Medical experts and a courts review

Report on Medical Experts in the Family Courts

A report has been published on the subject of medical expert witnesses in the family courts. The report was commissioned by the President of the Family Division Sir Andrew McFarlane in 2018 in response to concerns over shortages of medical experts prepared to be involved in family cases.

Medical experts are often used in family proceedings, in particular in care proceedings, for example to assist in identifying the cause of injuries to a child. The report makes a number of recommendations to address the problem, including allowing medical experts to give evidence remotely, rather than having to spend time attending court.

 Responding to the report the President said:

“In recent years it has become increasingly difficult for the Family Justice system to find experts who are willing to give evidence in Family Court proceedings … Expert evidence is often necessary in order to decide cases justly and the reduction in available experts therefore presents a serious problem. In autumn 2018 I asked Mr Justice David Williams to convene a Working Group drawn from the legal and health professions to investigate the problem and to suggest solutions.

“The report of Williams J’s group … is a most thorough piece of work which makes 22 recommendations aimed at reducing expert shortages. Some of these recommendations include the development of online training resources, engagement of professional bodies, amendments to legal aid guidance in payment provision, as well as the requirement for greater efficiency in court paperwork and processes, and better local and regional co-ordination.  Helpfully the working group discerned a silver lining in the COVID-19 cloud in that remote hearings demonstrated real advantages in making attendance at court hearings less disruptive of clinical practice and also in the convening of multi-disciplinary meetings.

“The work of the Group has already led to changes in the Legal Aid Agency processes that will improve witness participation. The Family Justice Council will take many of the recommendations forward, encouraging health and other professionals to put their expertise to use in the family courts.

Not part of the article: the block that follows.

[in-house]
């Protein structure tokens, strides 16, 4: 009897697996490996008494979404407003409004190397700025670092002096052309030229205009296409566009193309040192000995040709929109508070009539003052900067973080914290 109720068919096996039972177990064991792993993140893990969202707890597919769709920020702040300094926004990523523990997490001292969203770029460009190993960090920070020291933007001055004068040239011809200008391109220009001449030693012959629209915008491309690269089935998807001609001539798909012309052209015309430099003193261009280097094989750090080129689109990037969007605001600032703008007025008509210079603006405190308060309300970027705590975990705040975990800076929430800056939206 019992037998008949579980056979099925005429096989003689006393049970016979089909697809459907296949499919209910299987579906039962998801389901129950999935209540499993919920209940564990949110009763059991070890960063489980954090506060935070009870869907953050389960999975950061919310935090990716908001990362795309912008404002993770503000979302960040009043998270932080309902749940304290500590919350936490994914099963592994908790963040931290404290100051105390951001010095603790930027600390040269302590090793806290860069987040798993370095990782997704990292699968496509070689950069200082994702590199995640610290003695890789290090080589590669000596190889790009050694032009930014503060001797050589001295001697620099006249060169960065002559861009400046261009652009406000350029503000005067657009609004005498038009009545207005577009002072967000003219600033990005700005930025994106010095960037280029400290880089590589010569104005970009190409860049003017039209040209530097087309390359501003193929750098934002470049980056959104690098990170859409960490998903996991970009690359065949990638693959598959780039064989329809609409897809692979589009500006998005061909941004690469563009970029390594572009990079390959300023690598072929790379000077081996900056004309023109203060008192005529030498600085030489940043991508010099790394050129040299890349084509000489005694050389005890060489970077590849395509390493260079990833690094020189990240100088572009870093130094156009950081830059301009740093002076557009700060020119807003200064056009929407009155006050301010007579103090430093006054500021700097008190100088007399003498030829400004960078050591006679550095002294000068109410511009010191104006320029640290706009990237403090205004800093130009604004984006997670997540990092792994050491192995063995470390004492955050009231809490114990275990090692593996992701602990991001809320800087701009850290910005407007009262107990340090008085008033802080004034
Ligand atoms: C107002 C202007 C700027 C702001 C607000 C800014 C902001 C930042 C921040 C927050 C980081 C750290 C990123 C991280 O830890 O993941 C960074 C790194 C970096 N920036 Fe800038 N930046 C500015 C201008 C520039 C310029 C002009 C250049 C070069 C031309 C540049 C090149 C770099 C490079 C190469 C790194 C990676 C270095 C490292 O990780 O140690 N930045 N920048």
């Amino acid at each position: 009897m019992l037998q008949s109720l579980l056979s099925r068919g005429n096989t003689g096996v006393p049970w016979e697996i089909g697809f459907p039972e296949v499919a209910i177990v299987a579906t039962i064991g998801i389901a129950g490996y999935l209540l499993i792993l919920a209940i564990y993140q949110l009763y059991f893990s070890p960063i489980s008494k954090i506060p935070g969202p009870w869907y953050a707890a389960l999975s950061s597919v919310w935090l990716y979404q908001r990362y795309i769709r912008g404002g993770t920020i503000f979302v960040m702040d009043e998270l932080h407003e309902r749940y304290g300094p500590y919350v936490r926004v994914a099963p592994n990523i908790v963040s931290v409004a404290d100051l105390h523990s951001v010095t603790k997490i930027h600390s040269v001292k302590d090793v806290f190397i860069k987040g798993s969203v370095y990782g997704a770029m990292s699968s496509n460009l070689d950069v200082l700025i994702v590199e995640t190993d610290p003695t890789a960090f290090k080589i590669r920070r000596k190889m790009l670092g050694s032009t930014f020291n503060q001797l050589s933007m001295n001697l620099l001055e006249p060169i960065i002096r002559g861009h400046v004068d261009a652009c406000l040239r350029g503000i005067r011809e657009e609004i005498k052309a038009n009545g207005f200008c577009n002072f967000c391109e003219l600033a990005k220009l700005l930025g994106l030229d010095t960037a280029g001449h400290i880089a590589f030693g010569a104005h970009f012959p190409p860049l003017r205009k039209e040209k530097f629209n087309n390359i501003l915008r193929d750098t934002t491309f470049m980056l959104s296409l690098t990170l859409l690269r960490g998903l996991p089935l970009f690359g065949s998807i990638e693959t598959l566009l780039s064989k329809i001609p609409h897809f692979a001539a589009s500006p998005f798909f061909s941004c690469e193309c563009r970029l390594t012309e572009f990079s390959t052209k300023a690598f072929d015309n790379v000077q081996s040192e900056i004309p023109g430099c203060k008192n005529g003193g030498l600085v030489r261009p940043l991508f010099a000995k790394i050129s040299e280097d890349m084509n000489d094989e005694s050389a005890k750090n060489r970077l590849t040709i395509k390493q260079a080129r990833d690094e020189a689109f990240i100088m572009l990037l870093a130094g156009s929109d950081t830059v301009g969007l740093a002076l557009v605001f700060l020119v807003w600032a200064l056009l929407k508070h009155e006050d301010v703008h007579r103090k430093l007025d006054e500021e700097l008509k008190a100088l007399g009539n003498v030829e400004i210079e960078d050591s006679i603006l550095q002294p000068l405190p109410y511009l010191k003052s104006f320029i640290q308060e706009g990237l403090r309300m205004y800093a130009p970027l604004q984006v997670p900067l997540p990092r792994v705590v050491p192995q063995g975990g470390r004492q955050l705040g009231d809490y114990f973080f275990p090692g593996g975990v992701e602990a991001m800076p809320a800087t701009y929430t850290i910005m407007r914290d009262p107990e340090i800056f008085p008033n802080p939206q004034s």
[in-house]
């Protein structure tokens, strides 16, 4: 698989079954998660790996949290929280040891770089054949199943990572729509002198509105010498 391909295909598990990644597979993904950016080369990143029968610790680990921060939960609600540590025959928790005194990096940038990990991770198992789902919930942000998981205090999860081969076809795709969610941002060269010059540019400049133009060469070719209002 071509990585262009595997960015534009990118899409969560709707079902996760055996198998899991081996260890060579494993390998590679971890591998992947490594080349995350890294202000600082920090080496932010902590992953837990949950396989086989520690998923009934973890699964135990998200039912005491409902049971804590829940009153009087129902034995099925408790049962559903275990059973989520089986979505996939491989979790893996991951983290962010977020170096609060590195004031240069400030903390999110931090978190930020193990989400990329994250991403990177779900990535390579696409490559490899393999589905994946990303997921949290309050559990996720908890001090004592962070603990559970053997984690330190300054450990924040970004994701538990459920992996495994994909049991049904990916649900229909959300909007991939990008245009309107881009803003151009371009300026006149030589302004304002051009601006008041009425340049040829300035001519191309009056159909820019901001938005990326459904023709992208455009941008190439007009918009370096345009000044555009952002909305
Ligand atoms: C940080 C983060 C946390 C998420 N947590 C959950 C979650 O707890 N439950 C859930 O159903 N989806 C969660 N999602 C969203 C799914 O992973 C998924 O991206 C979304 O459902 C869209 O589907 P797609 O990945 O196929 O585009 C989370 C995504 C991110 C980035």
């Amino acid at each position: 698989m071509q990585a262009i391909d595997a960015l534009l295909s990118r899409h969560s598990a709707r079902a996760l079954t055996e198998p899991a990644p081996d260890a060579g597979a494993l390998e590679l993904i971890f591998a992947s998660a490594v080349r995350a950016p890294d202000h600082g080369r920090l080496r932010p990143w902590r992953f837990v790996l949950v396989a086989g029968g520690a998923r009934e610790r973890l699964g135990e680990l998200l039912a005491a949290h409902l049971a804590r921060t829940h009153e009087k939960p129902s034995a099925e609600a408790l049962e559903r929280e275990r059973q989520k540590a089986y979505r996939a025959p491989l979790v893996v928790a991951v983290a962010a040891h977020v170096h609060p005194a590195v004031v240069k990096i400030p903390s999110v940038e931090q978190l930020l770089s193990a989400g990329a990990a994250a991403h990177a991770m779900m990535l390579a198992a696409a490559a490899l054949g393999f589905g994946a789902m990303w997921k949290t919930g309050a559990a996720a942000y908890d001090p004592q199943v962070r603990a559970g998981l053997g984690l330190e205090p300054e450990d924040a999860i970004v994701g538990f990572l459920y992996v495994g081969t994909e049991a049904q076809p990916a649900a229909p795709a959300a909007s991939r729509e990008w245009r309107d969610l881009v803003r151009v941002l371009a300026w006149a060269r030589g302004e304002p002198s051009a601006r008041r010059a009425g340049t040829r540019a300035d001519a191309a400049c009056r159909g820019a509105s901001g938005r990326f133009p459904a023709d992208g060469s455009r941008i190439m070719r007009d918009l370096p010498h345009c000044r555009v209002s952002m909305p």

“It is my hope that a reinvigorated expert witness workforce will enable the Family Court to continue to deliver the best outcomes for children, young people and families.  Mr Justice Williams and I will be monitoring the implementation these recommendations over the next 12 months to make sure we retain the quality and quantity of experts needed.”

Child safety courts review launched

The Government has launched a review which will consider how the current approach to decisions on parental contact made in the family courts is impacting child safety. The review will assess whether the right balance is being struck in private law cases between the risk of harm to a child and their right to have a relationship with both parents.
Currently, the presumption of ‘parental involvement’ which the courts are required to follow in their judgements encourages a child’s relationship with both parents, unless the involvement would put the child at risk of harm.

A recent review into harm in the family courts system found this presumption ‘detracted from the focus on a child’s welfare and safety – causing harm to children in some cases’. It recommended further analysis of how the courts were applying this presumption of parental involvement so that the impact could be properly assessed before determining whether a change in legislation or other reforms are needed

Justice Minister Alex Chalk said:

“We are determined to strike the right balance between making sure children are safe while ensuring they have the best possible family life.

“This is a complex area and any action we take following this review must be rooted in solid evidence. That is why it’s so important we take the time to look at this thoroughly.”

The review is expected to report back next year.